Eyewitness 1864: Respected black editor endured mistreatment



During the many years he lived in Pittsburgh, Martin Delany built up a reputation for intelligence, hard work and leadership.

He was born in 1812 to a free black mother in what is now Charles Town, W.Va. Working first as a barber when he arrived in Pittsburgh in 1831, he studied Greek, Latin and the Bible with a local minister and at what is now Washington & Jefferson College. He later apprenticed himself to a white doctor and eventually set up his own medical practice to serve the region's African-American community.

"Three years after his arrival in Pittsburgh, Delany was both a founder and an officer in several organizations of young Negro men and women, all formed for the self-improvement of his race," Victor Ullman wrote in his 1971 biography of the black community leader.

Mr. Ullman said one early sign of the local respect Delany had earned was his signature on a letter to The Daily Pittsburgh Gazette published on March 29, 1838. He and four other leaders of the black community, including the Rev. Lewis Woodson and businessman John B. Vashon, denied as "wholly false" a rumor that Pittsburgh's "colored citizens" had plans to storm the county jail and free an African-American man sentenced to death for murder.

In 1843 Delany began publishing The Mystery, a weekly newspaper that reported on the anti-slavery movement. His publication struggled, but a story in the Pittsburgh Morning Chronicle provides evidence of community support.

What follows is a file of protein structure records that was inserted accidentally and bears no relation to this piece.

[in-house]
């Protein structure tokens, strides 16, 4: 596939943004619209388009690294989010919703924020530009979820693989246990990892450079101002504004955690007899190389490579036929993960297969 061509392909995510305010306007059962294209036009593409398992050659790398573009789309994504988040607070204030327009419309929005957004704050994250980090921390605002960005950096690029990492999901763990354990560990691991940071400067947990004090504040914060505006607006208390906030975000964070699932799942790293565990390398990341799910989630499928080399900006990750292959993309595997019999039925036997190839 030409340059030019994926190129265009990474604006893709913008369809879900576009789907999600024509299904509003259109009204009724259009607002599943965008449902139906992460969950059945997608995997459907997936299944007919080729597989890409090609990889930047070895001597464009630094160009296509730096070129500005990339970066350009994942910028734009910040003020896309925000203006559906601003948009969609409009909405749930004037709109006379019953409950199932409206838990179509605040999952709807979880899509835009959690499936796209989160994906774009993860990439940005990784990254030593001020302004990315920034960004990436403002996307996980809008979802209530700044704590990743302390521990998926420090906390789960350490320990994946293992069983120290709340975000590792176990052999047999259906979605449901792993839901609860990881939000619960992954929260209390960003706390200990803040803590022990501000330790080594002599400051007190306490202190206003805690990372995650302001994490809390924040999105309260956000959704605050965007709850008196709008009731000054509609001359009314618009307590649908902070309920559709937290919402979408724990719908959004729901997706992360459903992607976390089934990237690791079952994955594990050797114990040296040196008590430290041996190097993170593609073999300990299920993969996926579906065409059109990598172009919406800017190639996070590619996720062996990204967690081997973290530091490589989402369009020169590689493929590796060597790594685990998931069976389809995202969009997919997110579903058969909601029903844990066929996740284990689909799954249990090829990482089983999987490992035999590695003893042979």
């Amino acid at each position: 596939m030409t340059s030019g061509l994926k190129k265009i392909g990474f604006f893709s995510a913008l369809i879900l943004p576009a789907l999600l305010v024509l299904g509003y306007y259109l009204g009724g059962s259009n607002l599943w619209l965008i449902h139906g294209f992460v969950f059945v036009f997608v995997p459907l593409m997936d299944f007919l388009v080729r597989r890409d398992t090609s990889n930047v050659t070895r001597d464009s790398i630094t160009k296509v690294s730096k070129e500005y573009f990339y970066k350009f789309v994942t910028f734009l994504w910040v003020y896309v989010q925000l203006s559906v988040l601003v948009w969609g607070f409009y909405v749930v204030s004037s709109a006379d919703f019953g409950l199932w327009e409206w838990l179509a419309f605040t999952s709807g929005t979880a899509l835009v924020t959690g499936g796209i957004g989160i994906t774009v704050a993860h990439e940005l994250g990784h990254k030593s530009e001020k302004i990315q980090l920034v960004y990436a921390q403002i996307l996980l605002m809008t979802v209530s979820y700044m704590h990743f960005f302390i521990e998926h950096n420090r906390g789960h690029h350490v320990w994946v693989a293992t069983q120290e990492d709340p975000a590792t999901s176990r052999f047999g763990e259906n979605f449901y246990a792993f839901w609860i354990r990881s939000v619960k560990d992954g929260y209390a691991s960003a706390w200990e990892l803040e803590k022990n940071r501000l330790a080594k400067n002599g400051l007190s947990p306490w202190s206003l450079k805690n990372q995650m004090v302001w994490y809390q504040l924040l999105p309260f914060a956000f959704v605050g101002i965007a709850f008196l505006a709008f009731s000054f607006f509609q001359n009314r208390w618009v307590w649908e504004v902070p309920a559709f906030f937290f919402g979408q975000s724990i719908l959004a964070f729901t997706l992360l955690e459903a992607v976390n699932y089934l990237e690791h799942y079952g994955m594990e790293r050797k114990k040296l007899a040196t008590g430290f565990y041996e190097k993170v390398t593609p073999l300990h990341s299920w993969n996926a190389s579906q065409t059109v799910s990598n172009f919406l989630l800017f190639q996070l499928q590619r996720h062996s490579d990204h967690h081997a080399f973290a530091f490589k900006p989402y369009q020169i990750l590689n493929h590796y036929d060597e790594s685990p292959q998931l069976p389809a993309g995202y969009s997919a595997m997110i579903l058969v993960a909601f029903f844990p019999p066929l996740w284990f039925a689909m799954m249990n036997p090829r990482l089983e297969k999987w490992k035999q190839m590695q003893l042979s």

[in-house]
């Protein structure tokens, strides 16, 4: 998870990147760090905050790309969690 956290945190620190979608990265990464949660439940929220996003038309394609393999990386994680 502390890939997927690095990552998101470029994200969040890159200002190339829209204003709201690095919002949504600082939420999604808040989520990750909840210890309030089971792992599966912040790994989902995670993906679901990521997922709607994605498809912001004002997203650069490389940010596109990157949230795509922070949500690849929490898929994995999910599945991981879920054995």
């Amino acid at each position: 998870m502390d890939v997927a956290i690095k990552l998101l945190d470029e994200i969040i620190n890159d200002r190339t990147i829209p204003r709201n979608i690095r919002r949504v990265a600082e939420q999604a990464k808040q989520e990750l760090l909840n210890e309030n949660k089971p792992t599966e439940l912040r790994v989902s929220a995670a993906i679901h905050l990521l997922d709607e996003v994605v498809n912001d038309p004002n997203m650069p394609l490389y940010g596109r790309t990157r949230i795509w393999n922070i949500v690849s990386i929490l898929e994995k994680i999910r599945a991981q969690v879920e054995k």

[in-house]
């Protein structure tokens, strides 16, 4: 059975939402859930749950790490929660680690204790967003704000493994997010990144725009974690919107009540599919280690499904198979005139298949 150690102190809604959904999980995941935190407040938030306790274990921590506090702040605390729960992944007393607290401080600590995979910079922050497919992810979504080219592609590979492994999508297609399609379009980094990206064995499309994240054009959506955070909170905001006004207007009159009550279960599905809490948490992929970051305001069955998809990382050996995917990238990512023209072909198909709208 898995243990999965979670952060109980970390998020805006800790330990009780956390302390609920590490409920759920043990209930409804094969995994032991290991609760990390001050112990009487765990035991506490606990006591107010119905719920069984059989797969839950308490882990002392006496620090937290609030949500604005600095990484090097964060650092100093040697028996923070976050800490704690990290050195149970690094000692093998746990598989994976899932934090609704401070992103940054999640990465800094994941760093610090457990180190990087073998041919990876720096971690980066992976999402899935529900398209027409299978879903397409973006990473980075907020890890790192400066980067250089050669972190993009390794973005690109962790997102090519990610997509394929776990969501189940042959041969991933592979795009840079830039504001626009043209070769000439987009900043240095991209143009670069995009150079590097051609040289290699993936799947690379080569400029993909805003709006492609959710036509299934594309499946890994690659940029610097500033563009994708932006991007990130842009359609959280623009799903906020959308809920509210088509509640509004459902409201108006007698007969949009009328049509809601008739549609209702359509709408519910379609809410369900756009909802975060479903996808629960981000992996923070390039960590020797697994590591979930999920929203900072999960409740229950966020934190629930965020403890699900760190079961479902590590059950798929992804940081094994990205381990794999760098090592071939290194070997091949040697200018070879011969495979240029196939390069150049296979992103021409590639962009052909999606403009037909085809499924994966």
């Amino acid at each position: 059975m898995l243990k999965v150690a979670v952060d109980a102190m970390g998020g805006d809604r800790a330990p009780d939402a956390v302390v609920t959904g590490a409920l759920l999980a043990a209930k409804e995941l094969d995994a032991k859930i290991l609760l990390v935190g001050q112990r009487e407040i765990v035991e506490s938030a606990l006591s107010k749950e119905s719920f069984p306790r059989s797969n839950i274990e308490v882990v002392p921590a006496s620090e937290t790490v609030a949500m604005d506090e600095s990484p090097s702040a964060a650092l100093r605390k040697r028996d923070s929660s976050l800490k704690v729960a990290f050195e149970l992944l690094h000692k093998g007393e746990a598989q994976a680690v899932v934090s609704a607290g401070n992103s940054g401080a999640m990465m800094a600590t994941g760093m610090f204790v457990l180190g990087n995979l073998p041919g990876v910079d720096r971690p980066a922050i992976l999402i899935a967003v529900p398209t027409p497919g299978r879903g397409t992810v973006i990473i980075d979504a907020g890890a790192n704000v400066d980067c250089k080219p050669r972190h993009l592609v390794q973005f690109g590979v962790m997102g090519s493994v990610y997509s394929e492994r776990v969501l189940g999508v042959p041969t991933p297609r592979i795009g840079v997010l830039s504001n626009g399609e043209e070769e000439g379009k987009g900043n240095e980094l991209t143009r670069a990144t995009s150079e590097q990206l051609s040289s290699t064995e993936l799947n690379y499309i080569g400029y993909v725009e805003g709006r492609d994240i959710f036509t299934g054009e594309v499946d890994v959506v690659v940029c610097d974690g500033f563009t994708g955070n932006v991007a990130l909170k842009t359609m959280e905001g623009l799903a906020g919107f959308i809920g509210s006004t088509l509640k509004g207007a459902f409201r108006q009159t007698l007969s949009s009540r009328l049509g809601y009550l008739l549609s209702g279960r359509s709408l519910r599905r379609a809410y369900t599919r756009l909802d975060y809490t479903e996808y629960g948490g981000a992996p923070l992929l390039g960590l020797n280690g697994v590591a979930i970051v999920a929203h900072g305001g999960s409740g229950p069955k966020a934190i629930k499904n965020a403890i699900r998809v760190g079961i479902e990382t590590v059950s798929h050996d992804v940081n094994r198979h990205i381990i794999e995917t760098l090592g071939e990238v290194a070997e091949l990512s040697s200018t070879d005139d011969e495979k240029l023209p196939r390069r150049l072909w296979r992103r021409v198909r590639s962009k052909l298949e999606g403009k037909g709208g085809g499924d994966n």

The city's African-American residents celebrated every Aug. 1 -- the date in 1834 when slavery was abolished in most of the British Empire -- for many years. The Chronicle reported on Aug. 5, 1846, that the weather had been perfect for that year's commemoration, which raised money for Delany's newspaper.

"We paid a visit ... and found collected together a large concourse of the better class of our colored people, and a pretty good sprinkling of whites," the story said. "We have not listened, for many a day, to a better address than that delivered by young [David] Peck.

"The amount of money taken in must have been large," the story concluded, "No doubt the 'Mystery' will be able to keep on its legs without difficulty hereafter."

Two years earlier, on Nov. 28, 1844, the Chronicle had come to the defense of Delany when he was denied a seat while attempting to board a stagecoach in Columbus, Ohio. Delaney, "the talented editor of the 'Mystery' of this city ... was ordered out of a stage ... although he had paid his passage money and had a receipt for the same in his pocket."

The writer then went on to offer what was a left-handed compliment at best. "Mr Delany, though a colored man, is a gentleman of talent and ability, and is doing much to place his brethren on a higher elevation than they have heretofore stood in society, as respects education and morals.

"His name will long be remembered as a benefactor of his race," the story concluded.

The writer also quoted Sir Walter Scott in describing the alternate fate of the "contemptible puppy who refused him a seat in a stage on account of his color." That villain eventually will return "to the base earth from when he sprang, Unwept, unhonored and unknown."


Len Barcousky: lbarcousky@post-gazette.com or 724-772-0184. See more stories in this series by searching "Barcousky" and "Eyewitness" at post-gazette.com.

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